Mr. Gabriel’s trip, accompanied by a handful of staff and three journalists, began Wednesday in Washington. Wherever he went, he heard the same call: Germany’s government needs to relax its spending constraints. The message was delivered during meetings with U.S. Treasury Secretary Jack Lew and U.S. Vice President Joe Biden.
The need for Germany to spend more money has been a repeated refrain for German politicians travelling the globe recently. Finance Minister Wolfgang Schäuble heard the same demands during his own trip to Washington for the International Monetary Fund’s annual gathering of finance ministers and central bankers.
While Mr. Schäuble and Mr. Gabriel may be from different political parties, both are toeing a similar line. Whether in talks with Mr. Lew or with an advisory board of economists, Mr. Gabriel insisted it was not Germany’s job to solve the problems of the struggling euro zone.
“Raising our deficit will not make countries like France or Italy more competitive. Renault and Peugeot won’t sell a single additional car,” Mr. Gabriel said, sounding much like Mr. Schäuble before him.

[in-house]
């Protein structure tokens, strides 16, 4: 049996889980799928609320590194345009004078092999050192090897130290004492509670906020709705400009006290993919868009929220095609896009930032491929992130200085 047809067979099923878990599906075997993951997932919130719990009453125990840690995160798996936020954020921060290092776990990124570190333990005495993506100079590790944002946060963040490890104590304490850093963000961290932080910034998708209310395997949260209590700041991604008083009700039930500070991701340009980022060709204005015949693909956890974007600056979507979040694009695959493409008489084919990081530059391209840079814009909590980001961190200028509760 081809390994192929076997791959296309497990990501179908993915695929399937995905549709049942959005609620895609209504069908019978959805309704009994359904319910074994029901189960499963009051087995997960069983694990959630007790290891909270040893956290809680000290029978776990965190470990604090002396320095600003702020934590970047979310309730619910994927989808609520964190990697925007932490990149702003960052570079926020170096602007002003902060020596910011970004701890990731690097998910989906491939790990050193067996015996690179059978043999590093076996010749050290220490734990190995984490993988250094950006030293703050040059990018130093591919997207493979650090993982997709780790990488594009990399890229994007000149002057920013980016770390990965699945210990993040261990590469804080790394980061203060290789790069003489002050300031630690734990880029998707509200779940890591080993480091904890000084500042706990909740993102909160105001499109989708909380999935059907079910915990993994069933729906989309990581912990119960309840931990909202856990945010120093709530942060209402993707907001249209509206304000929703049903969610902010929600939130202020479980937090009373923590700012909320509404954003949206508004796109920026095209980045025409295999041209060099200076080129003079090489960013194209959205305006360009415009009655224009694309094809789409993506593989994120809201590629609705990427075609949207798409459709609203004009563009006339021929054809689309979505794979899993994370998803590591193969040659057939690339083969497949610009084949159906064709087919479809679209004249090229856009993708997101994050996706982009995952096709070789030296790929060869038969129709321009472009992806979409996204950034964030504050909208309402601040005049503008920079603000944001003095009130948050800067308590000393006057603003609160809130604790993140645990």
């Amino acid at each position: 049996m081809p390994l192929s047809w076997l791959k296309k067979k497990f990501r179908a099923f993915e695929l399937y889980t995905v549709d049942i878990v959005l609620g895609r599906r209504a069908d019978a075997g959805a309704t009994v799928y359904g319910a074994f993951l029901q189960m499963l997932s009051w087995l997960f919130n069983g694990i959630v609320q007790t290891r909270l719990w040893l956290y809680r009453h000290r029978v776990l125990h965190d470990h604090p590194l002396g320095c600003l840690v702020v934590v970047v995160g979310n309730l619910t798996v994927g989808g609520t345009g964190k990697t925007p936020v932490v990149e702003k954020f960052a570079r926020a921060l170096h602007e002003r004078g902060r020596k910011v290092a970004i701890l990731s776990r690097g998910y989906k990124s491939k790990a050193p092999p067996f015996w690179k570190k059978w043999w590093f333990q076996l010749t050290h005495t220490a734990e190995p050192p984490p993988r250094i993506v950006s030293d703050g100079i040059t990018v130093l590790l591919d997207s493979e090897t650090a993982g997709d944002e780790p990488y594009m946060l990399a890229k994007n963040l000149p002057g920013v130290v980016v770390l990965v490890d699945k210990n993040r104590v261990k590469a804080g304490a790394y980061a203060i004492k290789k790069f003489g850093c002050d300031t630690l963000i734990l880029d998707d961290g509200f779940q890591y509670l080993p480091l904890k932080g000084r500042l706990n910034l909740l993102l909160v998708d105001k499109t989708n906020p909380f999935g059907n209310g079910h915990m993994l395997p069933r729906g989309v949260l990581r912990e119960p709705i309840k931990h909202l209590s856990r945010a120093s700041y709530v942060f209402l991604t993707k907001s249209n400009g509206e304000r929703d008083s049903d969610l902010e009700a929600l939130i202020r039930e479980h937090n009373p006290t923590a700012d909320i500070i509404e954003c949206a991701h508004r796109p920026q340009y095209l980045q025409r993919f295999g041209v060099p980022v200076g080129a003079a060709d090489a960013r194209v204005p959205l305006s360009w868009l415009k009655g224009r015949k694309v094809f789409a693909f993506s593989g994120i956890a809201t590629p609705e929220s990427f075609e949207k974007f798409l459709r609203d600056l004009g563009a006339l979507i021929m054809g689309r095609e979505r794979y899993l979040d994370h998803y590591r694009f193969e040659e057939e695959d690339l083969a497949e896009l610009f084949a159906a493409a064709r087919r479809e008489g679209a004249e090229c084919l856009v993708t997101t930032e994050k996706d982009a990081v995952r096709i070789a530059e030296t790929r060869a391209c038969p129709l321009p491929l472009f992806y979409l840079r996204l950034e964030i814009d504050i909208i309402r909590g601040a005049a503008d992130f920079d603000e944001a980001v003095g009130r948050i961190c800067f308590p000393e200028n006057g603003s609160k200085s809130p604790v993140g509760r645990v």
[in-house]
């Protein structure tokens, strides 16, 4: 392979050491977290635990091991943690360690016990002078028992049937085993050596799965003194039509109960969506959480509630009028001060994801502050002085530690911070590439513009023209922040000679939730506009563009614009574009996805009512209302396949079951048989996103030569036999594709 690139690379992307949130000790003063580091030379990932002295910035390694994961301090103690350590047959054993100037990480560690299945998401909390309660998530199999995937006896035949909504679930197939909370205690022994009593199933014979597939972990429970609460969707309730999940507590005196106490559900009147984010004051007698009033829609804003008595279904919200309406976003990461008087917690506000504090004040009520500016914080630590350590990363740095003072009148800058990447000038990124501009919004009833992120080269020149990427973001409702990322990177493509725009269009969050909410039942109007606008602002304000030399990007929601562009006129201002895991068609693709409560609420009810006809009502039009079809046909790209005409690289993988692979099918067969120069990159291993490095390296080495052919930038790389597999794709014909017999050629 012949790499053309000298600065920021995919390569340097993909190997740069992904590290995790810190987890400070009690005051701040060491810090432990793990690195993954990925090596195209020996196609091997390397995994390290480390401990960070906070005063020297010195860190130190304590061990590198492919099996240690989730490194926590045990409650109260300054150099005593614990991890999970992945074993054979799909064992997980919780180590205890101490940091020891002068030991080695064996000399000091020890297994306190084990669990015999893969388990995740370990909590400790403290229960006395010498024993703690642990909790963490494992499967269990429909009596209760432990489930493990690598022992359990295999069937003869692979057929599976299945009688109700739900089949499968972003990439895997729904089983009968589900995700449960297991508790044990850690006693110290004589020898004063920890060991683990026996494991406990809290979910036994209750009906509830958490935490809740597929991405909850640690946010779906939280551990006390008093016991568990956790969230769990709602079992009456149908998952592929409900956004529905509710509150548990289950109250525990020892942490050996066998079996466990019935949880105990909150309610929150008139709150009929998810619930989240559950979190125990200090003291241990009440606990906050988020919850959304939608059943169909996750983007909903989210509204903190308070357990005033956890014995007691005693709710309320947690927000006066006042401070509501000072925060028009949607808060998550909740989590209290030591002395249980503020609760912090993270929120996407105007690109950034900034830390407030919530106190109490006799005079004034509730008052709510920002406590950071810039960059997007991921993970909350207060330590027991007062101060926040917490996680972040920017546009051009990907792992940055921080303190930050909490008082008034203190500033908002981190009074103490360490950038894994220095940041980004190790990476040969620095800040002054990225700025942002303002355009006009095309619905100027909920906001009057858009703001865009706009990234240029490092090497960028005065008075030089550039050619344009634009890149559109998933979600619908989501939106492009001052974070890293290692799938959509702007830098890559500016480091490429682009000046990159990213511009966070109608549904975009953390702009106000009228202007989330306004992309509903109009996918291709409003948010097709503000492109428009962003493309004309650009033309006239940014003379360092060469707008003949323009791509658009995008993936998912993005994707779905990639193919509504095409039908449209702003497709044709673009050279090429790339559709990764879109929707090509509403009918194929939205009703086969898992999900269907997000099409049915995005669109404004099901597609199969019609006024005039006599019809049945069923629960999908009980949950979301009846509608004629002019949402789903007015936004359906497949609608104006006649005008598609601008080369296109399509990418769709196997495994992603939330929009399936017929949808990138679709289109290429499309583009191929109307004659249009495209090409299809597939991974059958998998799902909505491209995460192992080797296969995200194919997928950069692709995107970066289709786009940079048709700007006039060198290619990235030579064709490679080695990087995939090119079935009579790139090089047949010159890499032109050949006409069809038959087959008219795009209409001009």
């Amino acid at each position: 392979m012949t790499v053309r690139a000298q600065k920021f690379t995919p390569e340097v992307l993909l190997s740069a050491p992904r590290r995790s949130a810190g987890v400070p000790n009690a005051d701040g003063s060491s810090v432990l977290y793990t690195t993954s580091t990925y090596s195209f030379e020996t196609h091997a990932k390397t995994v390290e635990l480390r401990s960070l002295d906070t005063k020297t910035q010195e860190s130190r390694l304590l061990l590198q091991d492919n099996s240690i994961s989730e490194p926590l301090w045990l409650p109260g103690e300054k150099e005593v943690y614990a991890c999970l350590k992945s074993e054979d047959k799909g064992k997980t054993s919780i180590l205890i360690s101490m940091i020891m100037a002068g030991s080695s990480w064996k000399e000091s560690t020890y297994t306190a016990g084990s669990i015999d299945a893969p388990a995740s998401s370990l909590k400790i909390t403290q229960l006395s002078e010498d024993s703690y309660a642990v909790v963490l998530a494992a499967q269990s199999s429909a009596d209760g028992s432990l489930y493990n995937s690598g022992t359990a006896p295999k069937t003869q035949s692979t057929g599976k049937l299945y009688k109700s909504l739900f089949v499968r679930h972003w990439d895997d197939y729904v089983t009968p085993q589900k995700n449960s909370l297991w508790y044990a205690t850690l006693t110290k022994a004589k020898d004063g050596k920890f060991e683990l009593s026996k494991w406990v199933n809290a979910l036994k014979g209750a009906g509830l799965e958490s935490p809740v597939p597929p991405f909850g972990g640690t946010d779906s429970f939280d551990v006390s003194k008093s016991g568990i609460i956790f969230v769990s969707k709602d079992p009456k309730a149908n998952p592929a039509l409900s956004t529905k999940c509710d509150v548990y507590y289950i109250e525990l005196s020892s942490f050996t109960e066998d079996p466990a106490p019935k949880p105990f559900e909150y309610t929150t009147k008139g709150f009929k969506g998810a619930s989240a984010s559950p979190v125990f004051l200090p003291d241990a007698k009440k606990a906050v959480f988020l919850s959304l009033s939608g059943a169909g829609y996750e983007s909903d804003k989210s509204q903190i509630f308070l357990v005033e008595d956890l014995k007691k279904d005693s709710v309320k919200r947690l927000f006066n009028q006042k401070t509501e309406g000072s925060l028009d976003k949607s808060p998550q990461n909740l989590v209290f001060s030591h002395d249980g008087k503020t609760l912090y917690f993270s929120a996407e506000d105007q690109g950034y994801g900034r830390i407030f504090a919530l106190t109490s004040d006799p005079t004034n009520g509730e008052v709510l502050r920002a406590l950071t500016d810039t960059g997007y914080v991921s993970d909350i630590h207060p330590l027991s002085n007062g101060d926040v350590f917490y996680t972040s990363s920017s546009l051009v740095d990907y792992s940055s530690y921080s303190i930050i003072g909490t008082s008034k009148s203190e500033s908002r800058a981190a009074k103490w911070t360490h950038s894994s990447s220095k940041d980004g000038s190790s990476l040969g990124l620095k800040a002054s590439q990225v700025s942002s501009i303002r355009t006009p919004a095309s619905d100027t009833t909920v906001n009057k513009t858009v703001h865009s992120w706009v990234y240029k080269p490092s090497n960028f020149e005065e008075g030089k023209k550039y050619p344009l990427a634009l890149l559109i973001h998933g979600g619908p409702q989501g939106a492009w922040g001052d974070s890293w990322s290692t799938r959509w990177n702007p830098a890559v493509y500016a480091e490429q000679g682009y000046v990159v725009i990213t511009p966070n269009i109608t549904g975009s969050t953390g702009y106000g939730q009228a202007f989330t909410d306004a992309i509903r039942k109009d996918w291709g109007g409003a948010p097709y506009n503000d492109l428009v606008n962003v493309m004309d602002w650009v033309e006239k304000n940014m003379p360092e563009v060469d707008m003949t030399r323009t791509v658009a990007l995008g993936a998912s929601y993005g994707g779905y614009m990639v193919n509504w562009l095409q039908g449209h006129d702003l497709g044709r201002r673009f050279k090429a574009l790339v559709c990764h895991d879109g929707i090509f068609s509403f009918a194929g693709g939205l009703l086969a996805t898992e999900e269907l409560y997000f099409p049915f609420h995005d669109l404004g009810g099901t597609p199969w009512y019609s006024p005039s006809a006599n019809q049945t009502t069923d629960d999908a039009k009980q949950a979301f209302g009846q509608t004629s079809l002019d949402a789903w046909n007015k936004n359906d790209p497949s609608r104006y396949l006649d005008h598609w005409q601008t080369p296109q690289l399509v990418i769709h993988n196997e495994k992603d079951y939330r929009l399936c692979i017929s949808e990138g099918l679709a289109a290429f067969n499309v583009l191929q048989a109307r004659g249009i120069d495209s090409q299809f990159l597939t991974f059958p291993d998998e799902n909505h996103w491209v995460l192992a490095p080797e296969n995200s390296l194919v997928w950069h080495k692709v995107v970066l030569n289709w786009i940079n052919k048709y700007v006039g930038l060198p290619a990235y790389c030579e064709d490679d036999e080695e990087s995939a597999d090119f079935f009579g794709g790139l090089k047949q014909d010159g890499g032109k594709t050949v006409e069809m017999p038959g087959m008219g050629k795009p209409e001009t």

Mr. Biden added another demand: Germany should ease its opposition to negotiations over a free-trade deal between the United States and Europe. Here Mr. Gabriel, who has struggled to keep his own left-leaning SPD members in line, was more obliging. He praised the merits of free trade and closer cooperation with the United States.
The Transatlantic Treaty and Investment Partnership was a “gigantic geo-political opportunity” for the European Union and United States to set long-term standards for world trade, Mr. Gabriel said.
“We are seeing a growing interest from German firms in the U.S. market. The good conditions are attracting many potential investors.”